Across the southwestern U.S., ongoing hydroclimatic drought is compounded by long-term overallocation of water for domestic and agricultural use, leading to natural and anthropogenic drought which has persisted for nearly a century on numerous river systems. In southwestern Colorado, the hydrology of the Dolores River has been altered during two distinct periods of drought: trans-basin water diversions beginning in the 1890s, which reduced summer flows, and the construction of a large dam (beginning 1983) which eliminated large floods and increased baseflows. Using remote sensing and field data on vegetation cover and channel metrics along a 12 km reach of the Dolores River, we seek to quantify the impact of these distinct periods of altered hydrology on riparian plant community composition and plant density, along with quantifying the influence of plant communities on channel planform. Our previous work has identified two distinct periods of riparian plant colonization: the first marked by invasive tamarisk recruitment (Tamarix spp.; 1950 - 1983) and the second period characterized by widespread coyote willow recruitment (Salix exigua; 1983 - present).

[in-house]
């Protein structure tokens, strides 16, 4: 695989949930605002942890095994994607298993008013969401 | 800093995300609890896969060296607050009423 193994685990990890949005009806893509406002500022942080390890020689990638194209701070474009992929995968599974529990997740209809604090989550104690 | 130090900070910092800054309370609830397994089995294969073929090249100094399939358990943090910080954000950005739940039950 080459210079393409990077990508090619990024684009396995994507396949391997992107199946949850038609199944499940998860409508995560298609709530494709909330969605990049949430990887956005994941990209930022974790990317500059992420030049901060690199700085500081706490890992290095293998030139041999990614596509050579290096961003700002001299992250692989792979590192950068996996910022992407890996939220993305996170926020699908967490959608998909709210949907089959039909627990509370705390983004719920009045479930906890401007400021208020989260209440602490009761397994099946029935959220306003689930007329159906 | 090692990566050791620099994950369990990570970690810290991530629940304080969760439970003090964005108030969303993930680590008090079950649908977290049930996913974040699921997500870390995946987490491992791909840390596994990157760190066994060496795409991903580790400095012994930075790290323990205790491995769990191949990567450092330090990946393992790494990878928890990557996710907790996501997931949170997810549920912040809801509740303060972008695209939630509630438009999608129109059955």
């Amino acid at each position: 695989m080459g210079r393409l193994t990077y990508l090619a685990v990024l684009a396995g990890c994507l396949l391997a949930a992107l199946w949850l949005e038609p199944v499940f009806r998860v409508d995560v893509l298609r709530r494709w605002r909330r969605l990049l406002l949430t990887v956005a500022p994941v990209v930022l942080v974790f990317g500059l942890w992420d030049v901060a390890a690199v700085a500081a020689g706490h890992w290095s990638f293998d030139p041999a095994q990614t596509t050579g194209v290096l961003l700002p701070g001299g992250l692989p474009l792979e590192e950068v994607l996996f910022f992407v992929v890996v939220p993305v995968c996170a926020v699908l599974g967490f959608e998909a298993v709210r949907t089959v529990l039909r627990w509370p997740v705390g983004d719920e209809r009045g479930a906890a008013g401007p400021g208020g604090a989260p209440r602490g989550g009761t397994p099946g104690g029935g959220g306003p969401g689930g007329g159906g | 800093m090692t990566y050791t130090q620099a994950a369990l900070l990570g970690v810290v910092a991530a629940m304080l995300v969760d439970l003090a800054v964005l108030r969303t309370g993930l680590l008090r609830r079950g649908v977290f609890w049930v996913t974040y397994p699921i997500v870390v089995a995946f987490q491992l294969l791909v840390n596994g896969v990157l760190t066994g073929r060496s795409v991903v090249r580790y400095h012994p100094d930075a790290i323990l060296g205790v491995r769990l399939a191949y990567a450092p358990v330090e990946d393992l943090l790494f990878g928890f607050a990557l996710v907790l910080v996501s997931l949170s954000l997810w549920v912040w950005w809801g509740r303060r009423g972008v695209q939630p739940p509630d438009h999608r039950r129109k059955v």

Results from this study suggest that on the Dolores River, colonization by tamarisk did not have a profound effect on channel planform: using aerial photographs captured in 1947 and 1981, we note that both channel sinuosity and the active channel width remained constant. However, during the period following dam construction in 1983, channel sinuosity decreased 9% and the active channel width decreased 70%, as evidenced by comparing photos from 1981 and 2019. In contrast to the early period of widespread tamarisk establishment, ongoing colonization by coyote willow during this more recent period has led to a large reduction in bare sand area within the study reach (63% decrease) and a concomitant increase in vegetation coverage (67% increase). Our work suggests that different styles or magnitudes of hydrologic alteration can drive preferential colonization by contrasting riparian species, which in turn exert starkly differing controls on resultant channel planform, with implications for in-channel habitat. Specific to the Dolores River, our results imply that the channel remained eco-geomorphically resilient during the early period of tamarisk establishment, but elimination of large floods following dam construction represented a threshold that has led to willow colonization and a highly altered riverscape.